I noticed my asthma inhaler was getting low, so hunted for my repeat prescription and discovered it had expired last year in September.
So off I went to the doctor for a new one. Didn't see my regular doctor, he was on his lunch break, but the doctor I did see asked lots of questions, printed out my prescriptions, then asked if I had an asthma plan.
I said no and he said they're a good idea, while he hunted up the papers he had me blow into a peak air flow meter, I didn't think I scored very well on that, but he said it was a good reading taking into account my height and age, and the length of time I'd had the asthma. He also put a little clip thing on my finger to record my blood oxygen level. 97%. That's good, right?
He showed me a large chart that I should put on my fridge or wherever I have space, which shows what to do in case of an asthma attack, then he showed me a little credit card sized thing which opened out to a large sheet of paper, about A3 size, which was striped green, orange, red; like traffic lights; but with instructions printed in each zone.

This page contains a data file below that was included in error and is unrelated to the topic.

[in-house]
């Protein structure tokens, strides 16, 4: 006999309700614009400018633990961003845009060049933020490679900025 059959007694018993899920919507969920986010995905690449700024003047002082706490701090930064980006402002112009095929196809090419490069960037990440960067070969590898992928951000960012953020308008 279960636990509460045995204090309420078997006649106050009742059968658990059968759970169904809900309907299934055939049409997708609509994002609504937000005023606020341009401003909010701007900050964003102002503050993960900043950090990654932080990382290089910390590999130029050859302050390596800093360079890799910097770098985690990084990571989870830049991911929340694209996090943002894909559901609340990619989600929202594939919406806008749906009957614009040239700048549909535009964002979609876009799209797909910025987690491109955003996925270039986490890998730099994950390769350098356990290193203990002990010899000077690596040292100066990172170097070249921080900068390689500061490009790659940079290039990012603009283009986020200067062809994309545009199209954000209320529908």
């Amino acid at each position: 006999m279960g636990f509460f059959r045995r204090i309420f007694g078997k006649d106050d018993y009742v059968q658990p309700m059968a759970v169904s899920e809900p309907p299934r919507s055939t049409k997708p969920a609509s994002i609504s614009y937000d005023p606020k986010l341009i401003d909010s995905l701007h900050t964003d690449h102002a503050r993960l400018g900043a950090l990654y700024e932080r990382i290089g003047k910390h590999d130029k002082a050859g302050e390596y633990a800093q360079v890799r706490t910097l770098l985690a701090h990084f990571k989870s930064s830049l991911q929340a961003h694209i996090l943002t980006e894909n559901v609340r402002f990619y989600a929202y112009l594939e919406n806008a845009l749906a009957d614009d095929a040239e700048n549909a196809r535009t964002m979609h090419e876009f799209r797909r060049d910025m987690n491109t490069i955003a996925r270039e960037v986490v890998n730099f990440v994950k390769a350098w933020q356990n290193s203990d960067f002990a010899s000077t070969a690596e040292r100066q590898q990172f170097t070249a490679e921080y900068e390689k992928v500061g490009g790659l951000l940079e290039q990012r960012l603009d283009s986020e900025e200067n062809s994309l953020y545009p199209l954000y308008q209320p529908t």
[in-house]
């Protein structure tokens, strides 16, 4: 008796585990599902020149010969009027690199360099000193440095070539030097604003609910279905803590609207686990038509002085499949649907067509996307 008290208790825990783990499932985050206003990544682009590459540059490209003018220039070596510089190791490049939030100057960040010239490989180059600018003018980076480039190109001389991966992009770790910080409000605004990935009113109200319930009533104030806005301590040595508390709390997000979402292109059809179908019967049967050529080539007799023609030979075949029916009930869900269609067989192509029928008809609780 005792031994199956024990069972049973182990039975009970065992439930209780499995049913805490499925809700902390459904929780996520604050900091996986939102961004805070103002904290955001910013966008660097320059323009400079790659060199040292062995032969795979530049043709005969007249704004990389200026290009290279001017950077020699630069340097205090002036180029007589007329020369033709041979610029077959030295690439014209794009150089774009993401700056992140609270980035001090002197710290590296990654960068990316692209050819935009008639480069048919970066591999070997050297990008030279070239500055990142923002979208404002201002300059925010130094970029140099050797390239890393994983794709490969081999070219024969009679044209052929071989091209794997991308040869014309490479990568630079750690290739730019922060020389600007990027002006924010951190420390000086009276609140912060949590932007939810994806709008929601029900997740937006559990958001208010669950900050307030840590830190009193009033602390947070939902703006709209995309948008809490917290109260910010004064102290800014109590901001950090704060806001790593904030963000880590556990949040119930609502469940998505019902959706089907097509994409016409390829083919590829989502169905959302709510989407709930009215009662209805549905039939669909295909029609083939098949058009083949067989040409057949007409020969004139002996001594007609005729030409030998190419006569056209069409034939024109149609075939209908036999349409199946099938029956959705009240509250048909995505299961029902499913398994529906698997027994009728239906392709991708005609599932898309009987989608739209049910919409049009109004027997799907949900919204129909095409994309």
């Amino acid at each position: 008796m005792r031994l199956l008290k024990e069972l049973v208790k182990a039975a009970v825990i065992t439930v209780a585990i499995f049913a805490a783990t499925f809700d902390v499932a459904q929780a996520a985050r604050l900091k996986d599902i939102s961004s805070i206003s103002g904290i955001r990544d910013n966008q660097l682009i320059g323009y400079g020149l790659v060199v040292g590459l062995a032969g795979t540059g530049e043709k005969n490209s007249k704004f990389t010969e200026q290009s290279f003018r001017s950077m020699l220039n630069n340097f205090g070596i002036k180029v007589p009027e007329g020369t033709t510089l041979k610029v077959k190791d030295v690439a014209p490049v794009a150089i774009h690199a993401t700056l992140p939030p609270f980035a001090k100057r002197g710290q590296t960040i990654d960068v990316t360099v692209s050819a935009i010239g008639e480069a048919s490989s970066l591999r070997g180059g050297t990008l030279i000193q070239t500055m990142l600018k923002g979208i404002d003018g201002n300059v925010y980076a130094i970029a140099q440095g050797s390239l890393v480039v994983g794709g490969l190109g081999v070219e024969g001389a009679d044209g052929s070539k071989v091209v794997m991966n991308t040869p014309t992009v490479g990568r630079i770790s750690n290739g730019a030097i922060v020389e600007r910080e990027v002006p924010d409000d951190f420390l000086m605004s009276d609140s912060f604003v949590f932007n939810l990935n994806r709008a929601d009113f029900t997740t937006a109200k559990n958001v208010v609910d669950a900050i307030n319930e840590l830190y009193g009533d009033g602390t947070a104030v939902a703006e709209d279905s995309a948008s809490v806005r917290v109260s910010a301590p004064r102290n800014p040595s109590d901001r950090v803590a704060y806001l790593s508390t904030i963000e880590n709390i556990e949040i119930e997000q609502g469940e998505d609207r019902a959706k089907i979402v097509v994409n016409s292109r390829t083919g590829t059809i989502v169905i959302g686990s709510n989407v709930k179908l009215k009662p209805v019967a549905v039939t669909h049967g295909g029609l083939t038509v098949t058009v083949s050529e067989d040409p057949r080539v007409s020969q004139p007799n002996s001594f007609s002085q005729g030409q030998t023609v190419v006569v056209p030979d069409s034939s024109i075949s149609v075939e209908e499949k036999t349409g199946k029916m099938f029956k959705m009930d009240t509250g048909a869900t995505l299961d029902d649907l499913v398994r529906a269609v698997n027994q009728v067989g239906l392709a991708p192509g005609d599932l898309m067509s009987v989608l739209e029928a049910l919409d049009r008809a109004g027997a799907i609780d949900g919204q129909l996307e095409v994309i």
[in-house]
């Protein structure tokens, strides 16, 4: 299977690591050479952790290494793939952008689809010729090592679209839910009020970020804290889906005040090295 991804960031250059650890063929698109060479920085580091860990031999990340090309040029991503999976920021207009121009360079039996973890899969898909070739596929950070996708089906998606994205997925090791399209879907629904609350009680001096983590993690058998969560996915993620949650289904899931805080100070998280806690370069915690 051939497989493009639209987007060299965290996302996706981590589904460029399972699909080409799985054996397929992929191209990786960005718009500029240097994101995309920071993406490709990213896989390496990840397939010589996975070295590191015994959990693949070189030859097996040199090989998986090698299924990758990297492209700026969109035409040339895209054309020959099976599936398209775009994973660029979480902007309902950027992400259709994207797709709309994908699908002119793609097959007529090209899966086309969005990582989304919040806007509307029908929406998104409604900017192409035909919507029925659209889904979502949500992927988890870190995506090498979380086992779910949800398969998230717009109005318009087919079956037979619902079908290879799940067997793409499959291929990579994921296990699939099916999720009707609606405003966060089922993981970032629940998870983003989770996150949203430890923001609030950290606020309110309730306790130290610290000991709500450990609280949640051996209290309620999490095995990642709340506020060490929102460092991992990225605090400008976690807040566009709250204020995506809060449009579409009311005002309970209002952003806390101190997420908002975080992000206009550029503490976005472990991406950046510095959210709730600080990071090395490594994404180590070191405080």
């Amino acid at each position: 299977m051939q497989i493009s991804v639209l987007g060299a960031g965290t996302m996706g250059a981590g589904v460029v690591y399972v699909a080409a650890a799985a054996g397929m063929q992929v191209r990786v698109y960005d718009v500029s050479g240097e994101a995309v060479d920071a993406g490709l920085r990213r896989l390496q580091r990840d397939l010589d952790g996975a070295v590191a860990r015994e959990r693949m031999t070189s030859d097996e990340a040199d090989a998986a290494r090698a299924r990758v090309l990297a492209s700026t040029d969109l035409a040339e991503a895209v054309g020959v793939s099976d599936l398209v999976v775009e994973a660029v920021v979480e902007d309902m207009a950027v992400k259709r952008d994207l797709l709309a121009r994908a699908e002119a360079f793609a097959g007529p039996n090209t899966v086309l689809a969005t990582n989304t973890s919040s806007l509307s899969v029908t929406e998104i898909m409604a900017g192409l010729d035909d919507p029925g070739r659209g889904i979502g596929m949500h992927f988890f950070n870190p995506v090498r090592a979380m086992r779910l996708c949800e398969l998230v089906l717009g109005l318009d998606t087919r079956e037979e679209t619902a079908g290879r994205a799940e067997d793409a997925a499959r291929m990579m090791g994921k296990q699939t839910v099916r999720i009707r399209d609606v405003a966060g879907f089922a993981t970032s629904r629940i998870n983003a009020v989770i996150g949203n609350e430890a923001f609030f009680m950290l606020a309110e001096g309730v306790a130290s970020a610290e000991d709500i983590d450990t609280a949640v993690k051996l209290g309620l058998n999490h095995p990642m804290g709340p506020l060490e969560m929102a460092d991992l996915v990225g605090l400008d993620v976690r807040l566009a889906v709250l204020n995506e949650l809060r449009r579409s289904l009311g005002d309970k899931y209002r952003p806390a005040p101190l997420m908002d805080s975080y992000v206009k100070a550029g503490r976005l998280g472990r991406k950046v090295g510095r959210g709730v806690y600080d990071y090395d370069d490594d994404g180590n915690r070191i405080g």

The object of asthma care is to be in the green zone.
Lucky me, I'm in the green zone.
But if things get bad and I slip into the orange zone, there are instructions to follow to get me back into the green zone.
If I have symptoms from the other zones, orange or red, then I'm in that zone even if most of my symptoms are still in the green zone.
The red zone is the worst to be in and I now have steroid tablets to be kept just in case they're needed, for example if the red zone instructions aren't helping, and the worst case scenario is calling an ambulance if none of the instructions are helping.
I don't see me EVER getting to that point. But you never know.
So the plan is a good thing to have and I also bought my own peak air flow meter to monitor my air flow; this only needs to be done on a weekly basis.
All this new stuff and all I went for is a prescription renewal.
IF ANIMALS WERE ROUND or BEWARE OF KRISPY KREME
4 hours ago